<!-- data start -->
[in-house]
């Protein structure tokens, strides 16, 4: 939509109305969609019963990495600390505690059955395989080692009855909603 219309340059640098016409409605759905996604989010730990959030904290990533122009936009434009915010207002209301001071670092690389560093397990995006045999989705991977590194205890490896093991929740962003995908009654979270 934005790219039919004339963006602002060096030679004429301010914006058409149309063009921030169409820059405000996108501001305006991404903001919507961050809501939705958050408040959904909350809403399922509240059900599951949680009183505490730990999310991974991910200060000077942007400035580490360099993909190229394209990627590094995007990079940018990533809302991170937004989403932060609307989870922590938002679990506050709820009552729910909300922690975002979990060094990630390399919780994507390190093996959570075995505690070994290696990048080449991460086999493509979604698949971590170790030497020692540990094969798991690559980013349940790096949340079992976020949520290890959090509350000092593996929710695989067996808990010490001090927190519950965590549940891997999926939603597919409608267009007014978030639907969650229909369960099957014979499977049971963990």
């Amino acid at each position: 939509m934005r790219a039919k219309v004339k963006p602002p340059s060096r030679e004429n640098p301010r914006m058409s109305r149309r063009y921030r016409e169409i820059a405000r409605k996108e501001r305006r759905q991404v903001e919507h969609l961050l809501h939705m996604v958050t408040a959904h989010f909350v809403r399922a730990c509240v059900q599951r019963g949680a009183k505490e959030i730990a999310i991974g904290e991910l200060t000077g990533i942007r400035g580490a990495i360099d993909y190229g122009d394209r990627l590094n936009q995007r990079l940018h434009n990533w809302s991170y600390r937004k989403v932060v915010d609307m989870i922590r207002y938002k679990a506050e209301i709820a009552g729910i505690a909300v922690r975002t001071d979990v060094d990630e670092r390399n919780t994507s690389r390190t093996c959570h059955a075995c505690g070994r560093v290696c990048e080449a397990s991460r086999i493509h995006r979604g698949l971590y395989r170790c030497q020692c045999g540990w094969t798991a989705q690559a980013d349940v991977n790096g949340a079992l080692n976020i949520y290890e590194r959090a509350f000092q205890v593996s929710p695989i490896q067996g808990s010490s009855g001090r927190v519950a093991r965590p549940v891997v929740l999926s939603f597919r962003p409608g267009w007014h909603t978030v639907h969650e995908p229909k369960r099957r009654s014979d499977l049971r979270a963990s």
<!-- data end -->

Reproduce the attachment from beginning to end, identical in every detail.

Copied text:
[in-house]
């Protein structure tokens, strides 16, 4: 939509109305969609019963990495600390505690059955395989080692009855909603 219309340059640098016409409605759905996604989010730990959030904290990533122009936009434009915010207002209301001071670092690389560093397990995006045999989705991977590194205890490896093991929740962003995908009654979270 934005790219039919004339963006602002060096030679004429301010914006058409149309063009921030169409820059405000996108501001305006991404903001919507961050809501939705958050408040959904909350809403399922509240059900599951949680009183505490730990999310991974991910200060000077942007400035580490360099993909190229394209990627590094995007990079940018990533809302991170937004989403932060609307989870922590938002679990506050709820009552729910909300922690975002979990060094990630390399919780994507390190093996959570075995505690070994290696990048080449991460086999493509979604698949971590170790030497020692540990094969798991690559980013349940790096949340079992976020949520290890959090509350000092593996929710695989067996808990010490001090927190519950965590549940891997999926939603597919409608267009007014978030639907969650229909369960099957014979499977049971963990």
């Amino acid at each position: 939509m934005r790219a039919k219309v004339k963006p602002p340059s060096r030679e004429n640098p301010r914006m058409s109305r149309r063009y921030r016409e169409i820059a405000r409605k996108e501001r305006r759905q991404v903001e919507h969609l961050l809501h939705m996604v958050t408040a959904h989010f909350v809403r399922a730990c509240v059900q599951r019963g949680a009183k505490e959030i730990a999310i991974g904290e991910l200060t000077g990533i942007r400035g580490a990495i360099d993909y190229g122009d394209r990627l590094n936009q995007r990079l940018h434009n990533w809302s991170y600390r937004k989403v932060v915010d609307m989870i922590r207002y938002k679990a506050e209301i709820a009552g729910i505690a909300v922690r975002t001071d979990v060094d990630e670092r390399n919780t994507s690389r390190t093996c959570h059955a075995c505690g070994r560093v290696c990048e080449a397990s991460r086999i493509h995006r979604g698949l971590y395989r170790c030497q020692c045999g540990w094969t798991a989705q690559a980013d349940v991977n790096g949340a079992l080692n976020i949520y290890e590194r959090a509350f000092q205890v593996s929710p695989i490896q067996g808990s010490s009855g001090r927190v519950a093991r965590p549940v891997v929740l999926s939603f597919r962003p409608g267009w007014h909603t978030v639907h969650e995908p229909k369960r099957r009654s014979d499977l049971r979270a963990s």